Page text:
I thought that the thing writers hated the most was writing.
I was wrong.
I hate talking about writing – way, way, WAY more than writing.
If someone doesn’t understand where you’re coming from, you explain it to them. If you can’t get them to understand you, there’s a disconnect. It’s frustration in its most infuriating form – you fail at getting someone to see and comprehend your perspective. Which, essentially is what writers do: communicate. Share a perspective, get someone else to understand, relate.
Where shall I begin?
I realized recently that I bring my guard up when people ask detailed questions regarding my pursuits as a writer: what is it that I like to write about? What is my ideal job? I feel somewhat ill at ease when friends tell other people that I’m a writer, or introducing me as such; I don’t currently make my living as a writer: it is my passion, the only genuine thing in my life I’ve ever felt compelled to pursue.
I’m still navigating my way through it; maybe that’s the reason behind my protectiveness.
Since it is my passion, some haughty naysayers might call it a hobby (way to crush my hopes and dreams, people!). Nevertheless, it is what I pursue with such intensity and heart that it’s terrifying how unbelievably important it is to me. Perhaps only other writers can relate. Correction: perhaps only other Hollywood writers can relate. It is an endeavor that is dripping with incredible ambition and desire but not without a bit of desperation and turmoil.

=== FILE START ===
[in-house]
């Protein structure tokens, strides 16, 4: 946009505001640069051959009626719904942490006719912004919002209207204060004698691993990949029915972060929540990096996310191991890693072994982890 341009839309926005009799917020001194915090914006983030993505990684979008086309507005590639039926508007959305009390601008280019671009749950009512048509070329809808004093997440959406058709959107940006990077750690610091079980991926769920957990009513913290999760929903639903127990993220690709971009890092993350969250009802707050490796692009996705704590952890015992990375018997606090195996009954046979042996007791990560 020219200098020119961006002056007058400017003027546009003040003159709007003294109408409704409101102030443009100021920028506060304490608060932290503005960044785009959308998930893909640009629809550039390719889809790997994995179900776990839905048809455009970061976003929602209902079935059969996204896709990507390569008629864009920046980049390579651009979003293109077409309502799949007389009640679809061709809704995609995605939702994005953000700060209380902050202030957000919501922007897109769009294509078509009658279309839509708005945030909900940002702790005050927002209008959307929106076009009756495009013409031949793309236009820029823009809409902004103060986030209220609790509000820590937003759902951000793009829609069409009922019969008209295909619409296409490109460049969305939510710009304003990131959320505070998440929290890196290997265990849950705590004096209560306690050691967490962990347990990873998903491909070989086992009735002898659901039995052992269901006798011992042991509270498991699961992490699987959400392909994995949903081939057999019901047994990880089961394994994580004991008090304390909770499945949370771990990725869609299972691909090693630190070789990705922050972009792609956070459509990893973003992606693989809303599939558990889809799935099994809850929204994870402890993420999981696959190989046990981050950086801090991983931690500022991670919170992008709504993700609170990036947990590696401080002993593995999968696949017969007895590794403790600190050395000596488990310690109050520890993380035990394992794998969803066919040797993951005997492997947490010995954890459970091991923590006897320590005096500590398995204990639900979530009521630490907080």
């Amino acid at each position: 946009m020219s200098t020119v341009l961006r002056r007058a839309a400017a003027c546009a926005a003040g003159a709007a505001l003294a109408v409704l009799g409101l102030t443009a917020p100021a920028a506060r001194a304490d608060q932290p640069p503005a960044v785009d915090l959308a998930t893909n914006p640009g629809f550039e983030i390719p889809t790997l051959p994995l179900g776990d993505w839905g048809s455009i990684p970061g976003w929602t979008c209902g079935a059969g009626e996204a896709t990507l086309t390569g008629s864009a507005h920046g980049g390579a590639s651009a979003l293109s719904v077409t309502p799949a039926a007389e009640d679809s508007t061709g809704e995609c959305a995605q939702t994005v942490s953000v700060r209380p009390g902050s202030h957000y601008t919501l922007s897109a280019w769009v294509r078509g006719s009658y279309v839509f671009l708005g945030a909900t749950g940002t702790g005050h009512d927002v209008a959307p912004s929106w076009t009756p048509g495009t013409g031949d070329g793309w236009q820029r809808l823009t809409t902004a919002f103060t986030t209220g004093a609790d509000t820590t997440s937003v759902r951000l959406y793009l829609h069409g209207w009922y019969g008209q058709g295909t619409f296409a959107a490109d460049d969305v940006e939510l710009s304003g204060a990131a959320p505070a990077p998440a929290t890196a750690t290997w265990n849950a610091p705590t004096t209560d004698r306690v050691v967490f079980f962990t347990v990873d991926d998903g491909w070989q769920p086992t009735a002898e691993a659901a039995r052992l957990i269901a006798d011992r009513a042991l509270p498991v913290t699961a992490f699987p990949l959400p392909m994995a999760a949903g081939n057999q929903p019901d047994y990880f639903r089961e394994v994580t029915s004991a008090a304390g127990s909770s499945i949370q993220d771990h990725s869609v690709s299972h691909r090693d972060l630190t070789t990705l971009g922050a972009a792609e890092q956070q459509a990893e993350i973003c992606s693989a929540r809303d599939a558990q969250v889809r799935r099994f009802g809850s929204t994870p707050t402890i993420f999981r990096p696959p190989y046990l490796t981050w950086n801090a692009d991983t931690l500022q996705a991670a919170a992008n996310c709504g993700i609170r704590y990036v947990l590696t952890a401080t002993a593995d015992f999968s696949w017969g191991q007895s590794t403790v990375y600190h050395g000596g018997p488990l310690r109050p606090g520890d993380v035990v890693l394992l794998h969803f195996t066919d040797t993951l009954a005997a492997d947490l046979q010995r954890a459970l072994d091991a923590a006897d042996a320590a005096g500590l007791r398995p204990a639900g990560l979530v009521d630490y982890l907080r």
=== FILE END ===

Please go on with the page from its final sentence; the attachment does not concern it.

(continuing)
But when you’re pursuing a passion for a talent that has not yet been vetted, you haven’t been affirmed by society if your work has any merit; there’s a fair amount of fear and insecurity laced into a talent which has not yet been validated.
I don’t like talking about writing if it extends beyond a casual mention. Inquire in specific areas and I’m bound to get antsy – it feels particularly invasive with someone I’ve just met. Why do I get anxious? How much time do you have? How interested in the answer are you, really?
WHY IS TALKING ABOUT WRITING SO PERSONAL, THEN?
Writing is a deeply intimate and personal undertaking, as other artists may attest. When you write, you communicate in the way that you – and only you – can.
Being a working writer is my dream. I have been working hard to develop my skills as a writer, to make that dream a reality. But, until then, it’s still a dream for me – and I want it so unbelievably badly that I try not to think about it most of the time. Because, underlying that dream, there are fears: the possibility that my dream, by definition, may not be couched in reality. It weighs so heavily upon me; I’ve never wanted something so badly as much as I want this. It’s maybe so personal to me that I only feel safe talking about it freely on this blog.